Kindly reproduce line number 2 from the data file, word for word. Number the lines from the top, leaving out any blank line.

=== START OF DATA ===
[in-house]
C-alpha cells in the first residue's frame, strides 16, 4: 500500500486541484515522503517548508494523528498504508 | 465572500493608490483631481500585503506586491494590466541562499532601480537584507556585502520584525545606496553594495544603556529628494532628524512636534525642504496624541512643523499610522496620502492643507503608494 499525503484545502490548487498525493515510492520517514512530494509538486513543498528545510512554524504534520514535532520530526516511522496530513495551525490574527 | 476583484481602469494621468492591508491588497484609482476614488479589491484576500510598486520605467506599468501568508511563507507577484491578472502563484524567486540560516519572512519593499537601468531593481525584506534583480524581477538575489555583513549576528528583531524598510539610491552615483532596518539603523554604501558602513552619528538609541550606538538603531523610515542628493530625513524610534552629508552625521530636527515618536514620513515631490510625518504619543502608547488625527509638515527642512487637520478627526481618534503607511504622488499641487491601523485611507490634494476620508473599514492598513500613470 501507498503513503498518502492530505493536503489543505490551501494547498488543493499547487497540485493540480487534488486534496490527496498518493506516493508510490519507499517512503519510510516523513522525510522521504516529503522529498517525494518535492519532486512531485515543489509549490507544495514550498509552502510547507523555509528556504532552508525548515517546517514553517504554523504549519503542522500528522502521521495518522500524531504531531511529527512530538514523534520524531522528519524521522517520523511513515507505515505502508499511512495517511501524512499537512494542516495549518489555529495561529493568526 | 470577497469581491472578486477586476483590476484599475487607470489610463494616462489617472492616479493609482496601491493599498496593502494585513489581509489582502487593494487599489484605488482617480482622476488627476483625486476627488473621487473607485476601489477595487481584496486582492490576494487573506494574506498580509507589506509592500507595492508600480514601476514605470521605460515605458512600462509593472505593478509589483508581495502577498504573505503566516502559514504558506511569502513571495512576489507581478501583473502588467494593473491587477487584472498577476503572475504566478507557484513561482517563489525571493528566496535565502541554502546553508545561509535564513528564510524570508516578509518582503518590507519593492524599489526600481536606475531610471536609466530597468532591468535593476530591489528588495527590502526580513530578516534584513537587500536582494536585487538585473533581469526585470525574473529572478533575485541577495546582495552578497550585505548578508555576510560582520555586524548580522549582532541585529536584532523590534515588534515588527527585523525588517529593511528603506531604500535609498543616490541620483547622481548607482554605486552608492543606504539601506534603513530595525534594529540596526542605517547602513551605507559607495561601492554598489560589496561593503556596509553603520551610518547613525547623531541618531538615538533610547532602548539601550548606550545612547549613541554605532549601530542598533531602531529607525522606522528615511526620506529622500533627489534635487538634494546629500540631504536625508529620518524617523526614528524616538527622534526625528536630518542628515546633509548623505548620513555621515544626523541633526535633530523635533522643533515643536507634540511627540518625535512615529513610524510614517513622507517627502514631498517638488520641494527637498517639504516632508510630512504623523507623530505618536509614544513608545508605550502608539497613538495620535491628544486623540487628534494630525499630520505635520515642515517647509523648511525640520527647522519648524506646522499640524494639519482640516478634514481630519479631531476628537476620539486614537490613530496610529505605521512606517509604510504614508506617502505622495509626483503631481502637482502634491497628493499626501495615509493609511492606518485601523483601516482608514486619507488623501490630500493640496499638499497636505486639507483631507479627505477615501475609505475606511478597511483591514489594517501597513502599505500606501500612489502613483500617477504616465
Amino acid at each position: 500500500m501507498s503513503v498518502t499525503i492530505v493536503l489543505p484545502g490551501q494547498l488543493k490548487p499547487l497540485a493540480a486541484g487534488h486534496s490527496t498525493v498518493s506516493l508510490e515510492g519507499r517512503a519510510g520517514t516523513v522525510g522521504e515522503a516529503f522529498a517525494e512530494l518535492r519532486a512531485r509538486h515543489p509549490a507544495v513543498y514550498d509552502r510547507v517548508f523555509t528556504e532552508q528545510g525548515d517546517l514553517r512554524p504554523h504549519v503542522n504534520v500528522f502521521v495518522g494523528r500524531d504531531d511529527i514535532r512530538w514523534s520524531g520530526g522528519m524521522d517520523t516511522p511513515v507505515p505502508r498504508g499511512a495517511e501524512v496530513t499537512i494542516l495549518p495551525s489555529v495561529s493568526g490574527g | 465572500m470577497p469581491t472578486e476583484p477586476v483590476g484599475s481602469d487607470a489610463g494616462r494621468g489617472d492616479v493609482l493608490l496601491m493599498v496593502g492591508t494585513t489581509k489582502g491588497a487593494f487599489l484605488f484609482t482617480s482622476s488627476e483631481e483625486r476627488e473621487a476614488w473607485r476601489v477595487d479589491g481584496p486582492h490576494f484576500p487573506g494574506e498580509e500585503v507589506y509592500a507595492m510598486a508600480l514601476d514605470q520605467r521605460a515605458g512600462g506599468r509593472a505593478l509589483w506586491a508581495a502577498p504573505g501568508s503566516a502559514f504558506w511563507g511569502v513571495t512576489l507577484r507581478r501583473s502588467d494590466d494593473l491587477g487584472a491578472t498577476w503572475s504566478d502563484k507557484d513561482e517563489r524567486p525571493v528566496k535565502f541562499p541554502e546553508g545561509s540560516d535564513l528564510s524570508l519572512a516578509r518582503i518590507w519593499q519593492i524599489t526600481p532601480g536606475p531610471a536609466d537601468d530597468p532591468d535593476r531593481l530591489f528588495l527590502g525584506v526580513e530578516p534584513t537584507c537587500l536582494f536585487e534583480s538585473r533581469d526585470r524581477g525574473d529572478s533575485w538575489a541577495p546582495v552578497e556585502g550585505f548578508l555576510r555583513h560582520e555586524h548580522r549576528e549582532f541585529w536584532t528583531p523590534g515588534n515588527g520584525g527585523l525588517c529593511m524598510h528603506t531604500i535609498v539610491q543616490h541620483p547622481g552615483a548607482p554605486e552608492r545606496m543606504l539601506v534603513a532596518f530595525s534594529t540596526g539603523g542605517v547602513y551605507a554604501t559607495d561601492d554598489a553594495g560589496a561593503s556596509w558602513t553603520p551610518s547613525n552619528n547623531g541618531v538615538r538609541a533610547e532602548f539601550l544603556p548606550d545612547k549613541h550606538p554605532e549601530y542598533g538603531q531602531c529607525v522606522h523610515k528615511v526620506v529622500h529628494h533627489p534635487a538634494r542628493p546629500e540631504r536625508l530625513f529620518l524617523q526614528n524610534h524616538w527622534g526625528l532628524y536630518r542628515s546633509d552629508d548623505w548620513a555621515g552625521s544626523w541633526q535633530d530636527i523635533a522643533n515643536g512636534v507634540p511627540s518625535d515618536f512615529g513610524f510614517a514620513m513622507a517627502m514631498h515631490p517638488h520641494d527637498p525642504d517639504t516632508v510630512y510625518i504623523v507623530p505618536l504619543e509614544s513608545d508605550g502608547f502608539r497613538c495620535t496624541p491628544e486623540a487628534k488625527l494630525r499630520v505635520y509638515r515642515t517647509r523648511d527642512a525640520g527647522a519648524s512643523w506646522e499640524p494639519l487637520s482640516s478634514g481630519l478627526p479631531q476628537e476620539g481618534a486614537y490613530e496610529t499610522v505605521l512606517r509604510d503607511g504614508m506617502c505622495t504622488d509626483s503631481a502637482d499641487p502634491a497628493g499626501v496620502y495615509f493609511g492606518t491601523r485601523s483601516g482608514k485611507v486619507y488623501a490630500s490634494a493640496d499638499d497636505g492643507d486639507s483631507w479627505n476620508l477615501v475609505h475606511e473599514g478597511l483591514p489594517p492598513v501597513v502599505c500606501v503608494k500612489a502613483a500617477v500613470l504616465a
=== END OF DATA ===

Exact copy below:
C-alpha cells in the first residue's frame, strides 16, 4: 500500500486541484515522503517548508494523528498504508 | 465572500493608490483631481500585503506586491494590466541562499532601480537584507556585502520584525545606496553594495544603556529628494532628524512636534525642504496624541512643523499610522496620502492643507503608494 499525503484545502490548487498525493515510492520517514512530494509538486513543498528545510512554524504534520514535532520530526516511522496530513495551525490574527 | 476583484481602469494621468492591508491588497484609482476614488479589491484576500510598486520605467506599468501568508511563507507577484491578472502563484524567486540560516519572512519593499537601468531593481525584506534583480524581477538575489555583513549576528528583531524598510539610491552615483532596518539603523554604501558602513552619528538609541550606538538603531523610515542628493530625513524610534552629508552625521530636527515618536514620513515631490510625518504619543502608547488625527509638515527642512487637520478627526481618534503607511504622488499641487491601523485611507490634494476620508473599514492598513500613470 501507498503513503498518502492530505493536503489543505490551501494547498488543493499547487497540485493540480487534488486534496490527496498518493506516493508510490519507499517512503519510510516523513522525510522521504516529503522529498517525494518535492519532486512531485515543489509549490507544495514550498509552502510547507523555509528556504532552508525548515517546517514553517504554523504549519503542522500528522502521521495518522500524531504531531511529527512530538514523534520524531522528519524521522517520523511513515507505515505502508499511512495517511501524512499537512494542516495549518489555529495561529493568526 | 470577497469581491472578486477586476483590476484599475487607470489610463494616462489617472492616479493609482496601491493599498496593502494585513489581509489582502487593494487599489484605488482617480482622476488627476483625486476627488473621487473607485476601489477595487481584496486582492490576494487573506494574506498580509507589506509592500507595492508600480514601476514605470521605460515605458512600462509593472505593478509589483508581495502577498504573505503566516502559514504558506511569502513571495512576489507581478501583473502588467494593473491587477487584472498577476503572475504566478507557484513561482517563489525571493528566496535565502541554502546553508545561509535564513528564510524570508516578509518582503518590507519593492524599489526600481536606475531610471536609466530597468532591468535593476530591489528588495527590502526580513530578516534584513537587500536582494536585487538585473533581469526585470525574473529572478533575485541577495546582495552578497550585505548578508555576510560582520555586524548580522549582532541585529536584532523590534515588534515588527527585523525588517529593511528603506531604500535609498543616490541620483547622481548607482554605486552608492543606504539601506534603513530595525534594529540596526542605517547602513551605507559607495561601492554598489560589496561593503556596509553603520551610518547613525547623531541618531538615538533610547532602548539601550548606550545612547549613541554605532549601530542598533531602531529607525522606522528615511526620506529622500533627489534635487538634494546629500540631504536625508529620518524617523526614528524616538527622534526625528536630518542628515546633509548623505548620513555621515544626523541633526535633530523635533522643533515643536507634540511627540518625535512615529513610524510614517513622507517627502514631498517638488520641494527637498517639504516632508510630512504623523507623530505618536509614544513608545508605550502608539497613538495620535491628544486623540487628534494630525499630520505635520515642515517647509523648511525640520527647522519648524506646522499640524494639519482640516478634514481630519479631531476628537476620539486614537490613530496610529505605521512606517509604510504614508506617502505622495509626483503631481502637482502634491497628493499626501495615509493609511492606518485601523483601516482608514486619507488623501490630500493640496499638499497636505486639507483631507479627505477615501475609505475606511478597511483591514489594517501597513502599505500606501500612489502613483500617477504616465